Wednesday, March 6, 2013

Interview: J.L. Avey

I know present my interview with J.L. Avery, alternate history enthusiast and author of An Alternate History of the Netherlands:

Can you tell us a bit about yourself?

Not a whole lot to tell. Aside from writing, my life is full of working, dancing (plenty of that around Seattle) and sleeping, usually in that order. I try to put aside a day of the week to do some writing.

What got you interested in alternate history?

Back when I was in school, I used to draw maps instead of taking notes. All sorts of alternate campaigns and empires. I recall colonial America and Europe being the usual subject. I'd have Massachusetts  New York and Virginia build their empires, collapse into smaller states and fight their wars.

What is An Alternate History of the Netherlands about?

Simply put, it's a world where the Dutch maintained dominance of the world's oceans. It goes back to the Dutch Revolt, where the Netherlands were originally divided by sectarian differences; Catholic south and Protestant north. In the book, nationality overcomes religious differences and all the Provinces unite to expel the Spanish. With seventeen Provinces' worth of population and resources, that would put the Netherlands in a stronger position...provided they can keep religion as a private matter.

What inspired you to write the novel?

It all goes back to Europa Universalis II, where I played as the Dutch. First I kicked the Portuguese out of Brazil, then kicked the British out of India.

What sources were particularly helpful when researching for the novel?

As much as I don't like to admit it, I used Wikipedia for the initial research back in 2008. I sought out other sources on the Internet for population data and other statistics over the centuries.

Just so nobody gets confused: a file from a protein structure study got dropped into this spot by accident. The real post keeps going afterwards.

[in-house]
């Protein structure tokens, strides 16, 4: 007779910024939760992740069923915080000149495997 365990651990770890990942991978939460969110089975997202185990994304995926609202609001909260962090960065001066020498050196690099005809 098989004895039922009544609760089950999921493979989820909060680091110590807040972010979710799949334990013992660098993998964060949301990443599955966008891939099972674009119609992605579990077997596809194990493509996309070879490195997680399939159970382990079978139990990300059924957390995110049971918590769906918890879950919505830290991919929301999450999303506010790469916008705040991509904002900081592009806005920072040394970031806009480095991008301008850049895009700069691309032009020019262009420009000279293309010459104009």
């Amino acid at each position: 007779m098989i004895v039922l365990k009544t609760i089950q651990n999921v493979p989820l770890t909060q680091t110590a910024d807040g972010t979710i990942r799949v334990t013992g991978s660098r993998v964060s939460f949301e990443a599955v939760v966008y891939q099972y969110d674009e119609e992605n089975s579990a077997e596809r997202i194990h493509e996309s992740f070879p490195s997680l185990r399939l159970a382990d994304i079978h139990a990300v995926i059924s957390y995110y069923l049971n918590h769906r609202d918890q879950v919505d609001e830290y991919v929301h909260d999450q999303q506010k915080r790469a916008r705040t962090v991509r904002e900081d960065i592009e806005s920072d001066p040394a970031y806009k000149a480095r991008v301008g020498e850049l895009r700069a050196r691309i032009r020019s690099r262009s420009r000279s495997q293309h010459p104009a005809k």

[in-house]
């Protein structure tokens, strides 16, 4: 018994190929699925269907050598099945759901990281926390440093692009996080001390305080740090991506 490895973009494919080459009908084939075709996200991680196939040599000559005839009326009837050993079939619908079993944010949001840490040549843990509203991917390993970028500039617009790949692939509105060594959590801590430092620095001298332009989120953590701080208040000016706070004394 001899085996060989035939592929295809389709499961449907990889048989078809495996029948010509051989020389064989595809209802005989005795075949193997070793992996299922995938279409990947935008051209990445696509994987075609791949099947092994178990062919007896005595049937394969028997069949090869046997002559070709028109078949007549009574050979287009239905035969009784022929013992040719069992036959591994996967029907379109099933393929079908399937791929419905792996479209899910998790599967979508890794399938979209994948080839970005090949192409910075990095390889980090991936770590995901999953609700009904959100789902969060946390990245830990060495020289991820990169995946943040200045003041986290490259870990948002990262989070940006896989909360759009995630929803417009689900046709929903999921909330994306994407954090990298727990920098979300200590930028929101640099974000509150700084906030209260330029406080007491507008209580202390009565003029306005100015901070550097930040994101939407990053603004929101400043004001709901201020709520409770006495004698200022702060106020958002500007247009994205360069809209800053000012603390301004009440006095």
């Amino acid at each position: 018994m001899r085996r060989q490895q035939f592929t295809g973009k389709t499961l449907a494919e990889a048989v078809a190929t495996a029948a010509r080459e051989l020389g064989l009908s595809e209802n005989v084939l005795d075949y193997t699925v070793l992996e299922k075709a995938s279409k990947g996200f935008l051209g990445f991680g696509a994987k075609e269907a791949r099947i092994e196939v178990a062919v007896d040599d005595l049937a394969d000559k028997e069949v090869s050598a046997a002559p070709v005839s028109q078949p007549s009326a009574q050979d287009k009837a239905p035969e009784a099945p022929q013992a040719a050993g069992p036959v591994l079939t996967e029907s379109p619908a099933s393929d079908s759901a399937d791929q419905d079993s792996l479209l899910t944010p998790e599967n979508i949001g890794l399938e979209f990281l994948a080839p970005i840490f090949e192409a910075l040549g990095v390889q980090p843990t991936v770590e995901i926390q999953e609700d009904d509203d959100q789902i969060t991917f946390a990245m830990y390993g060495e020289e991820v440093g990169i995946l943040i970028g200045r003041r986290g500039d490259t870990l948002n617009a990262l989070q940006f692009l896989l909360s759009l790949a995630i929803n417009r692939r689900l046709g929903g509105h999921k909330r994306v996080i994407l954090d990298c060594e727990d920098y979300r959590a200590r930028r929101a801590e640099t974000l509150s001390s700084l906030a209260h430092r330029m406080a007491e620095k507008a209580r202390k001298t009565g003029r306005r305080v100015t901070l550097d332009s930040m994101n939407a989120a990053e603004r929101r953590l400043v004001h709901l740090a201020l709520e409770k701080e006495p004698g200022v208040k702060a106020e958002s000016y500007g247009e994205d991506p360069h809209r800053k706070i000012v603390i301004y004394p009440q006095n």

Who designed the cover?

I did.

Do you have any other projects you are working on?

I have a few science-fantasy novels I'm going to eventually rewrite like I did with AHN. For alternate history, I'm putting all my effort into Moonlab. It's what happens if NASA had a bigger budget and the Soviet moonshot still grew strong. Instead of a space station in orbit (Skylab), NASA places a lab on the moon (Moonlab). Another idea is a book about the Great Lakes Front of the Great War, including the Battle of Mackinac and the Battle of Lake Huron.

The Great Lakes Front? Is this about an alternate history where the US is on the side of the Central Powers?

Yes. What I'm writing will focus on the two battles already mentioned, since the background of how the United States got in that position in the first place could take up a book or two.

What are you reading now?

Nemesis, I think it's #13 in the Horus Heresy. I just finished rereading the Chronicles of Solace, which explored the dark side of terraforming (and the author had very valid points on the subject).  I also have the most recent issue of Foreign Affairs sitting around on the table.

Do you have advice for would-be authors?

Other than don't give up? Well, I'd suggest doing what I did, and self-publishing. Printed books cost too much to start producing. You have to print them, bind them, and so on so forth. I worked in the printing industry for seven years, so I picked up a thing or two on that subject. As for book publishers, it's like they're all looking for the next Lord of the Rings or Harry Potter or whatever big hit is out there. If you hit it big in self-publishing, they might notice you, otherwise they aren't going to risk the investment.

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